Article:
All around me I could see a lush forest filled with diverse plant and animal species. From afar it looked like a wild, unclaimed piece of land. However, I would soon find out it was actually a highly productive, cultivated coffee plantation. This four acre organic farm was no ordinary mono-crop coffee plantation. It was a beautiful, vibrant example of a multifaceted style of agriculture known as Agroforestry that provided a viable livelihood for a family of eleven while fostering environmental sustainability.
What is Agroforestry Anyways?
Agroforestry is a system of cultivation where tree plantations are managed alongside other food plants. The beauty of this idea is that it incorporates both traditional knowledge and modern scientific-thinking to foster ecologically-based natural resource management systems. Agroforestry is known to increase social, economic and environmental benefits.
I was able to see a firsthand example of this agricultural style while visiting an organic coffee farm on the Bolaven Plateau in Laos. A few weeks back I shared a story about learning the traditional techniques used to roast coffee in Laos and this is the second part of that story. After roasting, and tasting!, the coffee we headed out on our much anticipated farm tour. Thanks to its Agroforestry practices this farm resembled a wild, diverse forest much more than a human cultivated landscape. I was so excited to learn about the benefits of Agroforestry on the regional environment, the local economy and household food security!
Environmental: Increased Species Diversity
Mr. Vieng made it clear from the start that his farm is completely organic meaning he does not use any chemical fertilizers or pesticides. Organic growers can’t rely on artificial inputs to control against crop failure by pests, weather or disease, so they mitigate the risk by cultivating a plethora of different species. This increased diversity not only helps to reduce the dangers of infestations it is also more beneficial to the soil. On Mr. Vieng’s farm he grows two kinds of coffee tree grows – Arabica and Liberica. Even though the Liberica bean is less desirable he continues to cultivate them so as to maintain a high level of diversity in his coffee trees.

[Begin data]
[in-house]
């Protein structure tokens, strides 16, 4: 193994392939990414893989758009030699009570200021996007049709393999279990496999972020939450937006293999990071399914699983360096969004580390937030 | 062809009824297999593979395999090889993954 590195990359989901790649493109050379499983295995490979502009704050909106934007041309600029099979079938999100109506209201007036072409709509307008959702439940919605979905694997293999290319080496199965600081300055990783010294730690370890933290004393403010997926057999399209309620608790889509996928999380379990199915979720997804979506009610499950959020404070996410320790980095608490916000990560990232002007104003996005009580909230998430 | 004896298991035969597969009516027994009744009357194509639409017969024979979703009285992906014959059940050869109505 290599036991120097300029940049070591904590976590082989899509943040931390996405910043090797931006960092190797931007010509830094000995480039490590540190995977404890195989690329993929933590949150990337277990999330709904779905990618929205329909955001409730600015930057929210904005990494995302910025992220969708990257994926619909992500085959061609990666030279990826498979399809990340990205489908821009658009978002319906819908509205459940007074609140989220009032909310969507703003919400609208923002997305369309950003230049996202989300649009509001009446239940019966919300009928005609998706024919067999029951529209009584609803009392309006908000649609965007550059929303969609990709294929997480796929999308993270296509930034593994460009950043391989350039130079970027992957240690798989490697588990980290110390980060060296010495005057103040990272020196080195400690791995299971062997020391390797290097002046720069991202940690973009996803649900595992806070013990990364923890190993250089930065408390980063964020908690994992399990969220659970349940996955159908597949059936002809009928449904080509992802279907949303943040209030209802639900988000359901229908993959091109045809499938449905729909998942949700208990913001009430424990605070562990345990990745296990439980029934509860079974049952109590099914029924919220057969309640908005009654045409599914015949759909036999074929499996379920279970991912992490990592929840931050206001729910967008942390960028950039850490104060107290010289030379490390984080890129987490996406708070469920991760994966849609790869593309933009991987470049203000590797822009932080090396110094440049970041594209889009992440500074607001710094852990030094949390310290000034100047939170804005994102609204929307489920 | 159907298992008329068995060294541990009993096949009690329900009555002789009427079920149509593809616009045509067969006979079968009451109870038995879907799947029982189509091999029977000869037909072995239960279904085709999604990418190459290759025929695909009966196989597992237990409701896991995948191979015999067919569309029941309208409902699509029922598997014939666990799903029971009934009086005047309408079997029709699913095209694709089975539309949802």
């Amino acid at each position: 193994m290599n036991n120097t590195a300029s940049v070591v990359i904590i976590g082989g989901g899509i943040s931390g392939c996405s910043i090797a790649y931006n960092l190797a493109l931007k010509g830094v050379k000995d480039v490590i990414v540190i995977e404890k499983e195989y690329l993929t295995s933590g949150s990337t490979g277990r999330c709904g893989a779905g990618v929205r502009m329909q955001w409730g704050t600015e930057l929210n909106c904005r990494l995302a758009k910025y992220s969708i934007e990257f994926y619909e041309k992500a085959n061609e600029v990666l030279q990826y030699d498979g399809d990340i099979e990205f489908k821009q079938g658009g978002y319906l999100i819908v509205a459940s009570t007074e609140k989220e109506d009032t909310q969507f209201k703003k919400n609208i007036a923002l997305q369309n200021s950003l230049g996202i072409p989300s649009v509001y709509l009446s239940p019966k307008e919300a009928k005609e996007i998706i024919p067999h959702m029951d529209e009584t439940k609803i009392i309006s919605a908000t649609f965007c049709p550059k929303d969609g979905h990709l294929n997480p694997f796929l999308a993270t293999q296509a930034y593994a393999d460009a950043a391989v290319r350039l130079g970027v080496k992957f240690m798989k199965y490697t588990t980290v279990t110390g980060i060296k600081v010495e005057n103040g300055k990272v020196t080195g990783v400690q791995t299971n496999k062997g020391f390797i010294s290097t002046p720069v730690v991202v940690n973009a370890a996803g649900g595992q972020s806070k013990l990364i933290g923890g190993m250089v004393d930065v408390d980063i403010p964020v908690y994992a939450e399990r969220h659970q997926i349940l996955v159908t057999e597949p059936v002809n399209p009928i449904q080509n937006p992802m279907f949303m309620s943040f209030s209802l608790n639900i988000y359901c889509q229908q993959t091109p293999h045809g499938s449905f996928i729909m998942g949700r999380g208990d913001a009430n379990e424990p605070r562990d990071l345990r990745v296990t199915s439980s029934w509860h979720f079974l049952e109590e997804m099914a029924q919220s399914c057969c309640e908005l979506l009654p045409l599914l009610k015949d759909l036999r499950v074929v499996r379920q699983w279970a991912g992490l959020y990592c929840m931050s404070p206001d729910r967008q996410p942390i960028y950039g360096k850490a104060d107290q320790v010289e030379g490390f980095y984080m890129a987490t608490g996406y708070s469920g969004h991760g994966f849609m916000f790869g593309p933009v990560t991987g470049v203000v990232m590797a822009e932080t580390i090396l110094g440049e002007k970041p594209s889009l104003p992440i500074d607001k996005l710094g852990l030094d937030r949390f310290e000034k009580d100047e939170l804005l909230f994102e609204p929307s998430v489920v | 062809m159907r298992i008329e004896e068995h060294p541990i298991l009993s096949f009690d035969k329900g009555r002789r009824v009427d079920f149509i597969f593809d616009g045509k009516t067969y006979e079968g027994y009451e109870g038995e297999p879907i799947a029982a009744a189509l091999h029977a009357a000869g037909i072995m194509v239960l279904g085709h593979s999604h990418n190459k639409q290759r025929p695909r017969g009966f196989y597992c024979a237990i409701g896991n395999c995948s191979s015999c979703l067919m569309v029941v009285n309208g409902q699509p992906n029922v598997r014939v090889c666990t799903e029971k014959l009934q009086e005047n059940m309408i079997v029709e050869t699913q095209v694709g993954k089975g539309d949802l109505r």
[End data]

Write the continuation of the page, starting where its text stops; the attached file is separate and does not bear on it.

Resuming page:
Another tactic common in Agroforestry is planting symbiotic plants that increase the farm’s overall diversity and provide secondary benefits. For example, Mr. Vieng grows peanut bushes below the coffee trees as these incredible nitrogen-fixing plants reduce the need for chemical fertilizers. As a bonus, he is able to provide his tour guests with delicious freshly roasted peanuts to snack on. Later he uses the empty shells as mulch between the trees to reduce weeds and encourage natural decomposition. Talk about a lot of benefits!
There are some difficulties associated with being organic of course. One extremely common and persistent pest in coffee trees are ants. These smart, resourceful creatures colonize trees by building gigantic nests between the leaves. As he chooses not to use pesticides, Mr. Vieng and his family must remove these infestations manually – by lighting them on fire! I have legitimately never seen so many ants in my life. I tried to capture a photo but they are so fast, so large and so aggressive, I mostly just ran away from the hoard! As my gag reflex mounted, Mr. Vieng mentioned that he often replaces the lemon used in Som Tum with these ants due to their citrus-y flavour! Ugh! I had to try it for myself, of course, and I can confirm that they do in fact taste lemony, but the crunchy, leggy texture is not one I’ll be adding to my salads.
Social: Increased Food Security
Mr. Vieng doesn’t only care about the productivity of his coffee trees, he also cares deeply about his farm workers and not only because they are his family members! During my visit in November 2015, there were eleven people living on the farm: Mr. Vieng, his wife, his sister, his two brothers and their wives all worked on the farm and supported two small children and two grandparents.